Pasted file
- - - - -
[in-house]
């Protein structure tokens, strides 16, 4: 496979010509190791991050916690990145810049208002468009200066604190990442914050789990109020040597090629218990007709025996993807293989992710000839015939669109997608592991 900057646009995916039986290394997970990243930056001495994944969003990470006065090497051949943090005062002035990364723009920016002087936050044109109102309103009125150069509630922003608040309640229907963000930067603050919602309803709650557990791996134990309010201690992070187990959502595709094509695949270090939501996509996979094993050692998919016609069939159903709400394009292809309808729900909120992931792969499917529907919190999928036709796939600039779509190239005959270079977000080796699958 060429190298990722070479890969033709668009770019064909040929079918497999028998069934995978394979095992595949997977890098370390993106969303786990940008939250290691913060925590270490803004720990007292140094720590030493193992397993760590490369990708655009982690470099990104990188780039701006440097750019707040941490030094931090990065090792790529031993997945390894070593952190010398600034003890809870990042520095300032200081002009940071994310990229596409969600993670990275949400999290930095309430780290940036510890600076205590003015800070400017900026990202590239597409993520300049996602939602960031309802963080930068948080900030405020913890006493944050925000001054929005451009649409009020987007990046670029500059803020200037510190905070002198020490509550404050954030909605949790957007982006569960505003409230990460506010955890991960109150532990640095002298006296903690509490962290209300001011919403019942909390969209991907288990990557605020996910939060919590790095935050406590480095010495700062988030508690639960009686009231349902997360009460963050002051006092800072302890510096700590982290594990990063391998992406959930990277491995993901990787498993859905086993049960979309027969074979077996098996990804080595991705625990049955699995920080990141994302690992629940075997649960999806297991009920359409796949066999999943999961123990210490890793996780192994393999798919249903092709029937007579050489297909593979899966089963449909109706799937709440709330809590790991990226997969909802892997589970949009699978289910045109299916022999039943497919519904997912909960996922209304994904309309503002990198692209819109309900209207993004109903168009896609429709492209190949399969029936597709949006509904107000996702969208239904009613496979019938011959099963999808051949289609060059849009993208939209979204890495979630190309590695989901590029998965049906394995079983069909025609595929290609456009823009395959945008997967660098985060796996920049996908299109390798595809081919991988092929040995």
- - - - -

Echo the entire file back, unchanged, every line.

[in-house]
């Protein structure tokens, strides 16, 4: 496979010509190791991050916690990145810049208002468009200066604190990442914050789990109020040597090629218990007709025996993807293989992710000839015939669109997608592991 900057646009995916039986290394997970990243930056001495994944969003990470006065090497051949943090005062002035990364723009920016002087936050044109109102309103009125150069509630922003608040309640229907963000930067603050919602309803709650557990791996134990309010201690992070187990959502595709094509695949270090939501996509996979094993050692998919016609069939159903709400394009292809309808729900909120992931792969499917529907919190999928036709796939600039779509190239005959270079977000080796699958 060429190298990722070479890969033709668009770019064909040929079918497999028998069934995978394979095992595949997977890098370390993106969303786990940008939250290691913060925590270490803004720990007292140094720590030493193992397993760590490369990708655009982690470099990104990188780039701006440097750019707040941490030094931090990065090792790529031993997945390894070593952190010398600034003890809870990042520095300032200081002009940071994310990229596409969600993670990275949400999290930095309430780290940036510890600076205590003015800070400017900026990202590239597409993520300049996602939602960031309802963080930068948080900030405020913890006493944050925000001054929005451009649409009020987007990046670029500059803020200037510190905070002198020490509550404050954030909605949790957007982006569960505003409230990460506010955890991960109150532990640095002298006296903690509490962290209300001011919403019942909390969209991907288990990557605020996910939060919590790095935050406590480095010495700062988030508690639960009686009231349902997360009460963050002051006092800072302890510096700590982290594990990063391998992406959930990277491995993901990787498993859905086993049960979309027969074979077996098996990804080595991705625990049955699995920080990141994302690992629940075997649960999806297991009920359409796949066999999943999961123990210490890793996780192994393999798919249903092709029937007579050489297909593979899966089963449909109706799937709440709330809590790991990226997969909802892997589970949009699978289910045109299916022999039943497919519904997912909960996922209304994904309309503002990198692209819109309900209207993004109903168009896609429709492209190949399969029936597709949006509904107000996702969208239904009613496979019938011959099963999808051949289609060059849009993208939209979204890495979630190309590695989901590029998965049906394995079983069909025609595929290609456009823009395959945008997967660098985060796996920049996908299109390798595809081919991988092929040995």